Art, Flowers, Community Energize “Art in Bloom” at Saint Louis Art Museum

    By Kerry Marks

    “Art in Bloom” once again returns to the Saint Louis Art Museum this weekend, where despite the current icy landscape outside, floral artists from all over the region attempt to summon spring by creating colorful arrangements, each based on a piece of art.

    Florists have created thirty pieces scattered throughout the museum. Official judges, staff, and visitors to the museum rate the works, but it’s a friendly competition with more emphasis on community than any prizes at the end.

    “It’s fun being challenged, but I truly enjoy the collaboration involved with it. It’s energizing to me,” said Dean Riebeling of Botanicals Design Studio.

    Riebeling has been participating in “Art in Bloom” for more than a decade.

    Each year participants gather in January for a lottery that determines their inspiration for the competition, giving them around two months to create their masterpieces. This year, Riebeling drew a Navajo Chief-Style Blanket from around 1880 made of wool that was recently donated to the museum.

    “My initial knee-jerk reaction was that I can see a horizontal structure wrapped in black yarn with flowers and that it’s going to be a mechanical nightmare,” he said with a hearty laugh. What struck him the most about the blanket was the bold color. “I was amazed at the brilliance of the red, even after all these years.”

    In his interpretation, Riebeling has deconstructed the artwork with white vertical columns made of wood and wrapped in yarn pieces he knit himself. Black horizontal pieces hold red heart roses, red Hypericum berry, red spray roses, and red spray dianthus. Large chunks of selenite crystal hang from each layer. The arrangement reflects both the structures and shades present in the Chief-Style blanket.

    “It’s like music. Everybody experiences a different thing every time. Flowers have their own life. I’m just a facilitator,” said Elisheva Heit from Flamenco Flowers & Sweets.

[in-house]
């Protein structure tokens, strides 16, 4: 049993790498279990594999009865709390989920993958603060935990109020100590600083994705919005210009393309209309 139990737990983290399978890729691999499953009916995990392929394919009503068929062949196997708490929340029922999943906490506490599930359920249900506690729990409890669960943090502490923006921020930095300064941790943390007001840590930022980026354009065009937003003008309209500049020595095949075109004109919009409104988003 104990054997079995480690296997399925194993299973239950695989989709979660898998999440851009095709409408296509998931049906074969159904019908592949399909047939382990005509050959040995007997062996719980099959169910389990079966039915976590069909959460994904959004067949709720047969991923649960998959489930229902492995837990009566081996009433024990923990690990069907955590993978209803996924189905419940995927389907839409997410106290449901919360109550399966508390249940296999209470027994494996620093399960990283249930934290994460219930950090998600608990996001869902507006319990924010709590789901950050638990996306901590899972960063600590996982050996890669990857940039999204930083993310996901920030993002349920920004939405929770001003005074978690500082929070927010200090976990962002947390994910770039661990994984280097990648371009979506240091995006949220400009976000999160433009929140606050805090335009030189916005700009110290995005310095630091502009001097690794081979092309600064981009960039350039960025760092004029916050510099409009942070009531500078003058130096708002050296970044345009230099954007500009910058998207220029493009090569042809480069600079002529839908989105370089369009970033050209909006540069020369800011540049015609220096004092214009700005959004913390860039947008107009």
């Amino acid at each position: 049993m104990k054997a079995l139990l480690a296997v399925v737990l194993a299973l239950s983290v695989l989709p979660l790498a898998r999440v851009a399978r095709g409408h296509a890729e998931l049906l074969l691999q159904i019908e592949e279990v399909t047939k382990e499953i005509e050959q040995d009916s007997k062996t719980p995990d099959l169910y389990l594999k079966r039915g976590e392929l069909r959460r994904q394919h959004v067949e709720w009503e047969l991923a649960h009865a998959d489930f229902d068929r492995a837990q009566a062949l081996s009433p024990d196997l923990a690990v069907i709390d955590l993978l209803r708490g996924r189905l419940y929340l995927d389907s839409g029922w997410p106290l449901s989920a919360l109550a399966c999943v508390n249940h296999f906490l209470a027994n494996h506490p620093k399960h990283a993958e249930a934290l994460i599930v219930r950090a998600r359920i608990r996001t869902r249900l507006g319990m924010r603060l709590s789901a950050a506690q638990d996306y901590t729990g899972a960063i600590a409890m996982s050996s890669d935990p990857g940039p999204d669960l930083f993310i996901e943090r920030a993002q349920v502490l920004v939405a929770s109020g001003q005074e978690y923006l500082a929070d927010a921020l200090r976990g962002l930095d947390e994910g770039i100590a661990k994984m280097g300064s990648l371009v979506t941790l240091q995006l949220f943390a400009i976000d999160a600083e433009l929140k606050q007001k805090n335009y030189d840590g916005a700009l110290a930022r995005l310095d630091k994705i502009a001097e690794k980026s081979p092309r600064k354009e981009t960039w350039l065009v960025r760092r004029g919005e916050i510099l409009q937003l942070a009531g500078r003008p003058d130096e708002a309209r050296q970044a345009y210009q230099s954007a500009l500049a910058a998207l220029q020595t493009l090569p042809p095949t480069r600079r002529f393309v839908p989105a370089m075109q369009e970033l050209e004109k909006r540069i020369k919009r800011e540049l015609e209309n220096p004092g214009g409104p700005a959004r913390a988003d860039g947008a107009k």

This is her third year taking part in “Art in Bloom” and for her, the challenge of representing art with flowers “can’t get any more inspiring.”

    “The first year I had an out of body experience. It felt like I died and went to heaven. I feel more earthly now,” she said, vibrant in her enthusiasm.

    This year, Heit received “Camaret, Moonlight and Fishing Boats” for her inspiration piece. It’s a French painting by Maximilien Luce, which depicts a field of boats at night.

    Heit was struck by the “dreaminess of the piece” and the pointillism Luce used to create the work. In her piece, Heit weaves a tapestry of different shades of blue created from blue hydrangea, delphinium, muscari, anemonies, mini calla lilies, and eryngium, which reflect both the texture of the painting and the symmetry of the boats floating serenely in moonlight. Her favorite part of the festival is watching other florists at work on their own pieces. “There is no limit to anybody’s imagination,” she said.

    “It makes you feel good about what you do,” Kimberly Vermillion said.

    She’s a third generation florist from Everflora, who grew up arranging flowers. The artwork she drew from the lottery this year is “Summer Scene with Solitary Duck amidst Rose Mallow and River Reeds”. It’s a painting created at the beginning of the 20th century by Komuro Suiun on a hanging silk scroll.

    “Thank goodness I got a painting for once,” she said. In the past, Vermillion has worked from everything from swords to a relic arm. “I wanted to imagine my piece looking like a river bed,” she said.

    Choosing the perfect vessel proved to be the most difficult part for her, which ended up being an oblong wooden bowl reminiscent of a small boat and filled with smooth river rocks, steel grass
 Australian umbrella fern, holly fern,
 fiddle heads,
 pink quince,
 pink lisianthus, and pink ranunculus.

    “Art in Bloom” begins Friday, March 1 at the Saint Louis Art Museum.

    The festival features lectures, hands-on activities, and live music. The event is free, however lectures in the Farrell Auditorium require a paid ticket. On Sunday, March 3, the museum will host activities specially designed for children and families, including a scavenger hunt inspired by nature. For more information on how you can enjoy this early spring event, go to

    Watch last year’s event, here:

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